Science is a methodology for learning about the world. The scientific method deals with systematic investigation, reproducible results, the formation and testing of hypotheses, and reasoning. Reasoning can be broken down into two categories: induction and deduction. Most reasoning in science is done through induction.
Definition: Determining a general statement from several facts. (Not always accurate)
Example: We have had a test every Tuesday for the past three months; therefore, we will have a test next Tuesday (and all Tuesdays).
Definition: Determining a single fact from a general statement. (Only as accurate as the statement)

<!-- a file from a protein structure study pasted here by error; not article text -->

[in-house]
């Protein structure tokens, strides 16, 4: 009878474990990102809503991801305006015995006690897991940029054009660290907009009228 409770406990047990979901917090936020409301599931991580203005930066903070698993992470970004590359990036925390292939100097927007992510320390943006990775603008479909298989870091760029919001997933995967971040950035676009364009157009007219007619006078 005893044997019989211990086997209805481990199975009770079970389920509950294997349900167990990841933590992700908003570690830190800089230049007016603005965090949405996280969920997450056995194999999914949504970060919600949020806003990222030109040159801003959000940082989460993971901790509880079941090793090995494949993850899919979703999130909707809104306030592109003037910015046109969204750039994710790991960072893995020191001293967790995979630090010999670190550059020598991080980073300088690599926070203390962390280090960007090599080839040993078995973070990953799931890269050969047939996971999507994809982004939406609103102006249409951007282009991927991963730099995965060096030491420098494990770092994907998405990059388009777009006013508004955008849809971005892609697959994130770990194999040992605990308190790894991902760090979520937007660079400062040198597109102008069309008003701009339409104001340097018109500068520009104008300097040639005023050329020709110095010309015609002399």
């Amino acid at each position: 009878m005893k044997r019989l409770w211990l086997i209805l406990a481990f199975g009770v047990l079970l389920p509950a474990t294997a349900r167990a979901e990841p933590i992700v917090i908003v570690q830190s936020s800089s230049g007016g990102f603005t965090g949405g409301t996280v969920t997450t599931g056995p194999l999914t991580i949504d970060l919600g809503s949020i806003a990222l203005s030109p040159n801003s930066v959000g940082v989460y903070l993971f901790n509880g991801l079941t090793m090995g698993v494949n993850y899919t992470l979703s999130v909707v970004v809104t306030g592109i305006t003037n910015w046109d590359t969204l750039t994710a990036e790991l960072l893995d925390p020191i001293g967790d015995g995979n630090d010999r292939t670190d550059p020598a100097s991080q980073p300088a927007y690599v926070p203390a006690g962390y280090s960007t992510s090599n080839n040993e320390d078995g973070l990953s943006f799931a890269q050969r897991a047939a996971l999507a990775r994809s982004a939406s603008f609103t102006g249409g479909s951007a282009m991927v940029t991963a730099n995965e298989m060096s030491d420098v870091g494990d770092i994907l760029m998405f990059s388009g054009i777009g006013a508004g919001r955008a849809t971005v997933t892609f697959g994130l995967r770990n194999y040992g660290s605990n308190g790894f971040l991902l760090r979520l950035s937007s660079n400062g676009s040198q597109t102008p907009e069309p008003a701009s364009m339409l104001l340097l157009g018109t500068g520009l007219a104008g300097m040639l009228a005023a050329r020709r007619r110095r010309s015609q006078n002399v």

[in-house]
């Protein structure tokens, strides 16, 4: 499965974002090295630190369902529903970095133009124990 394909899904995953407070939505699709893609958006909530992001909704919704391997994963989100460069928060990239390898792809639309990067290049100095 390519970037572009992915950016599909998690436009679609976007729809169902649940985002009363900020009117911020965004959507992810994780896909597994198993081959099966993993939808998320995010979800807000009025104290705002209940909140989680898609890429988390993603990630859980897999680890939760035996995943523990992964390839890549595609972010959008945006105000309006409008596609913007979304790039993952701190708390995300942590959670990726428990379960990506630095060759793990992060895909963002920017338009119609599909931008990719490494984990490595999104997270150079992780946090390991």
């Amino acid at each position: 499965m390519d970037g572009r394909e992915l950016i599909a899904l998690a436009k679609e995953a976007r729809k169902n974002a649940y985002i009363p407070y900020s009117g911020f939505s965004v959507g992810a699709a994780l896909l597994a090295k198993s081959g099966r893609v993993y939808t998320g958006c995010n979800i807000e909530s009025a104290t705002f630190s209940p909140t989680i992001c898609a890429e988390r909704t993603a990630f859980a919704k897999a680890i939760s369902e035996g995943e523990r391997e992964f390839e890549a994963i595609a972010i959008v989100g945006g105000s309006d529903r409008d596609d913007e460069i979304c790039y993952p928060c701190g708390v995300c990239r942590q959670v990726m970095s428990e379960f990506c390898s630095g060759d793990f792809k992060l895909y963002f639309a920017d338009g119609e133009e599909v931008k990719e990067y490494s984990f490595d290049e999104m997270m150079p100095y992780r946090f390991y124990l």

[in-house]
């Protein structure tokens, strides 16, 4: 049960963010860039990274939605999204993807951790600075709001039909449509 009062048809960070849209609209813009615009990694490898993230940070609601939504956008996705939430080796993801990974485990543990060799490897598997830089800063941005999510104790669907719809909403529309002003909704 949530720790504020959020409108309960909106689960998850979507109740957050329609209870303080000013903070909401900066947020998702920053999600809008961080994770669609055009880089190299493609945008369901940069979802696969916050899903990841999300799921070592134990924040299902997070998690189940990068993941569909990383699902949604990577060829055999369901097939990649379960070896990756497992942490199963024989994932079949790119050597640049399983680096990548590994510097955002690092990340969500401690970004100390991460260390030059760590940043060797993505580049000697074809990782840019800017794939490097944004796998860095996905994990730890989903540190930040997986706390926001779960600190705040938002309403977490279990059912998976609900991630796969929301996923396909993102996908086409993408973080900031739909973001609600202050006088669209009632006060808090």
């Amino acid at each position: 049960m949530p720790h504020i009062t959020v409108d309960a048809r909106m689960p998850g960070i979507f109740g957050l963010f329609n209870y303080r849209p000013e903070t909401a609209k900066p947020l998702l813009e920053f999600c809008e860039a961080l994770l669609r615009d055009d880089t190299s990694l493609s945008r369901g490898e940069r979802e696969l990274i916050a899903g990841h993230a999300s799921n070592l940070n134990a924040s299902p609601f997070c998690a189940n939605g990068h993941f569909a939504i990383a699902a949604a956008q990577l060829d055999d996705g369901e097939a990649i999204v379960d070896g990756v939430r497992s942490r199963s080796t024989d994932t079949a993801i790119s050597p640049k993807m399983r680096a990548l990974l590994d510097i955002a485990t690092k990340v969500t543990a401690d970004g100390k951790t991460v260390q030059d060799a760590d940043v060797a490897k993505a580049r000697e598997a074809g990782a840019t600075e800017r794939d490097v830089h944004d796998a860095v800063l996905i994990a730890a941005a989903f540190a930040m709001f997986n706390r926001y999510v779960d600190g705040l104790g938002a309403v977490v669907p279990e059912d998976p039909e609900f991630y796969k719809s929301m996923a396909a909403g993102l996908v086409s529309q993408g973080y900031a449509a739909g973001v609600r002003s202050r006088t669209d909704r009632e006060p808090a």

Example: The teacher said she checks homework every Monday; therefore she will check homework on next Monday.
The Scientific MethodEdit
The scientific method is not a step by step, linear process. It is an intuitive process, a methodology for learning about the world through the application of knowledge. Scientists must be able to have an "imaginative preconception" of what the truth is. Scientists will often observe and then hypothesize the reason why a phenomenon occurred. They use all of their knowledge and a bit of imagination, all in an attempt to uncover something that might be true. A typical scientific investigation might go like so: